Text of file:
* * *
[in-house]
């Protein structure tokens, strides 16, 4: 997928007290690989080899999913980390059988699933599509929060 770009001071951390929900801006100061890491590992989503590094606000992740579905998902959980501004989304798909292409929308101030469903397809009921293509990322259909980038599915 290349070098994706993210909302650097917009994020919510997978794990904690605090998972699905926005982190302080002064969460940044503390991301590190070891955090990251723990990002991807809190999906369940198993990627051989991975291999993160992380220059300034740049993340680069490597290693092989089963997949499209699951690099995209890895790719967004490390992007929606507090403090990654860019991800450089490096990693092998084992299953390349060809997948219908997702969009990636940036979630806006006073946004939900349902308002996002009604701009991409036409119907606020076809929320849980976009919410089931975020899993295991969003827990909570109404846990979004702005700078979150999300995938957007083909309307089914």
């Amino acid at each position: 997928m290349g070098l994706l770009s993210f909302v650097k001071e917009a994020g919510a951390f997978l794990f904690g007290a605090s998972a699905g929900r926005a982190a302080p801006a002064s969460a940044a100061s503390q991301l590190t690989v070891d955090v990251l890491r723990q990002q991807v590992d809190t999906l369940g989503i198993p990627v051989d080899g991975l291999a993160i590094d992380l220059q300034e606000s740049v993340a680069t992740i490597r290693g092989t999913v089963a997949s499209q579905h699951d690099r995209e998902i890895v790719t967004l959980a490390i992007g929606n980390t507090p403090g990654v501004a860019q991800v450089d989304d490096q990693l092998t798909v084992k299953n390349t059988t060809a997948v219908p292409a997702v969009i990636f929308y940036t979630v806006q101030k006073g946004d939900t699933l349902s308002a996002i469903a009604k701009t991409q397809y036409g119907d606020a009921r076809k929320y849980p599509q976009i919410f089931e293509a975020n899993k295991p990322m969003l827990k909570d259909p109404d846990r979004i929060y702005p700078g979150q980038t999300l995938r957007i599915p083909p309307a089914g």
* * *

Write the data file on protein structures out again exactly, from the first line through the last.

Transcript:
[in-house]
């Protein structure tokens, strides 16, 4: 997928007290690989080899999913980390059988699933599509929060 770009001071951390929900801006100061890491590992989503590094606000992740579905998902959980501004989304798909292409929308101030469903397809009921293509990322259909980038599915 290349070098994706993210909302650097917009994020919510997978794990904690605090998972699905926005982190302080002064969460940044503390991301590190070891955090990251723990990002991807809190999906369940198993990627051989991975291999993160992380220059300034740049993340680069490597290693092989089963997949499209699951690099995209890895790719967004490390992007929606507090403090990654860019991800450089490096990693092998084992299953390349060809997948219908997702969009990636940036979630806006006073946004939900349902308002996002009604701009991409036409119907606020076809929320849980976009919410089931975020899993295991969003827990909570109404846990979004702005700078979150999300995938957007083909309307089914």
């Amino acid at each position: 997928m290349g070098l994706l770009s993210f909302v650097k001071e917009a994020g919510a951390f997978l794990f904690g007290a605090s998972a699905g929900r926005a982190a302080p801006a002064s969460a940044a100061s503390q991301l590190t690989v070891d955090v990251l890491r723990q990002q991807v590992d809190t999906l369940g989503i198993p990627v051989d080899g991975l291999a993160i590094d992380l220059q300034e606000s740049v993340a680069t992740i490597r290693g092989t999913v089963a997949s499209q579905h699951d690099r995209e998902i890895v790719t967004l959980a490390i992007g929606n980390t507090p403090g990654v501004a860019q991800v450089d989304d490096q990693l092998t798909v084992k299953n390349t059988t060809a997948v219908p292409a997702v969009i990636f929308y940036t979630v806006q101030k006073g946004d939900t699933l349902s308002a996002i469903a009604k701009t991409q397809y036409g119907d606020a009921r076809k929320y849980p599509q976009i919410f089931e293509a975020n899993k295991p990322m969003l827990k909570d259909p109404d846990r979004i929060y702005p700078g979150q980038t999300l995938r957007i599915p083909p309307a089914g």